I have always treasured walking in the woods. Like many, nature provides me emotional and spiritual nourishment far beyond that which I receive from attending most formal religious services. Viewing nature is like seeing a painting or reading a poem; nature is a multilayered canvas whose unity demands from us an active sense of composition: Unity in Variety. Pantheism, the belief and experience that All is One, that Nature is the ultimate ground of being, begs for such a unifying vision. We worship in nature by communing in her presence; we can venerate the woods either in a solitary way, like Daoist philosophers, or communally, as the ancient Druids were said to have done.
The great divide in our Unitarian Universalist congregations has historically been between those who are theists, namely those who believe in some sort of personal God, and our humanists/atheists who believe that humankind is the ultimate measure of all things. A monotheistic God is a unifying principle, while humanity is a source of rich diversity. What if Pantheism were a middle path between monotheism and humanism, between the One and the Many?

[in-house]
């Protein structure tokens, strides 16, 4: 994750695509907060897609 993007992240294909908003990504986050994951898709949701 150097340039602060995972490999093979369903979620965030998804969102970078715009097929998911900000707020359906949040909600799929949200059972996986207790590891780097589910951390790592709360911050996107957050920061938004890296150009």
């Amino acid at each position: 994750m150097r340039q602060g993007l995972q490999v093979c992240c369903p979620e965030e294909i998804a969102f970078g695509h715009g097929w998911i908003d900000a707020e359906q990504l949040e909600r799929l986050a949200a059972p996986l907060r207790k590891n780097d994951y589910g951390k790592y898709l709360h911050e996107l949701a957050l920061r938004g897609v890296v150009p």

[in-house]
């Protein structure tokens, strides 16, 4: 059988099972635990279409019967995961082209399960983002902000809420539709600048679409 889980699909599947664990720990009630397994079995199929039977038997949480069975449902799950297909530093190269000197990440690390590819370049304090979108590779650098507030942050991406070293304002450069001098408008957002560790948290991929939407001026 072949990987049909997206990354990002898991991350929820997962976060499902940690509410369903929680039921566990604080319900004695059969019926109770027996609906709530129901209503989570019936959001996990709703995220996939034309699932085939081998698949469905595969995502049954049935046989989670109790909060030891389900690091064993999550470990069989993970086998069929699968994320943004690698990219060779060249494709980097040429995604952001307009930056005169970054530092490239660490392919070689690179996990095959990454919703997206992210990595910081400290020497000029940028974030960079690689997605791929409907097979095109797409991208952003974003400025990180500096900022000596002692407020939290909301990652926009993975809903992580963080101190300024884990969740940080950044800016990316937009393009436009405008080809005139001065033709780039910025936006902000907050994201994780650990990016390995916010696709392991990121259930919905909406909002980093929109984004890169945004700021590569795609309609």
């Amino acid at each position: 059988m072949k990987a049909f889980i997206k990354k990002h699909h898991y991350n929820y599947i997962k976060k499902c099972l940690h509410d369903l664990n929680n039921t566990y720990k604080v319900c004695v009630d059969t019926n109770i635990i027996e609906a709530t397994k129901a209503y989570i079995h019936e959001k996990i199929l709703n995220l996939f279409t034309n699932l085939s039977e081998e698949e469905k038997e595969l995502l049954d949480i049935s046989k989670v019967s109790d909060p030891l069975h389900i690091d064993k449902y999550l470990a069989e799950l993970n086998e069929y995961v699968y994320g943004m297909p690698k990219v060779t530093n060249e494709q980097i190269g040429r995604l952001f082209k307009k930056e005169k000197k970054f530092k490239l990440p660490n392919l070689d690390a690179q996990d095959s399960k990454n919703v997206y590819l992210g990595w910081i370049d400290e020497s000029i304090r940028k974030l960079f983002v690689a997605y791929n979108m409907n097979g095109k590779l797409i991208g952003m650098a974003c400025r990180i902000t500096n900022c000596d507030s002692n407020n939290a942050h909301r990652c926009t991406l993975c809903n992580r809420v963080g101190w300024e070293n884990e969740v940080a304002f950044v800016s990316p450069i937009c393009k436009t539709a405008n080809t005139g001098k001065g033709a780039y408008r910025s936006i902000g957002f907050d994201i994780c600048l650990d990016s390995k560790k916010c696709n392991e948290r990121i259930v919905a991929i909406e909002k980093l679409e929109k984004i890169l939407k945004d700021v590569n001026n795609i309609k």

In my role as an intern minister at Starr King UU, I had the great joy of leading an adult religious education/faith formation class on Nature-Based Religions. I’ve noticed that Pantheism furnishes a large theological field upon which naturalist/atheists, animists and theists can play. Everyone in the class reported transcendent experiences in nature–just their interpretations differed: you can celebrate physical/chemical/biological laws, view trees, rocks and streams as burgeoning with spirit and consciousness, or witness the presence of God(s) in the comforting woods. We all sang the beauty of Nature together, refracted through our individual lens. A Unity in Diversity.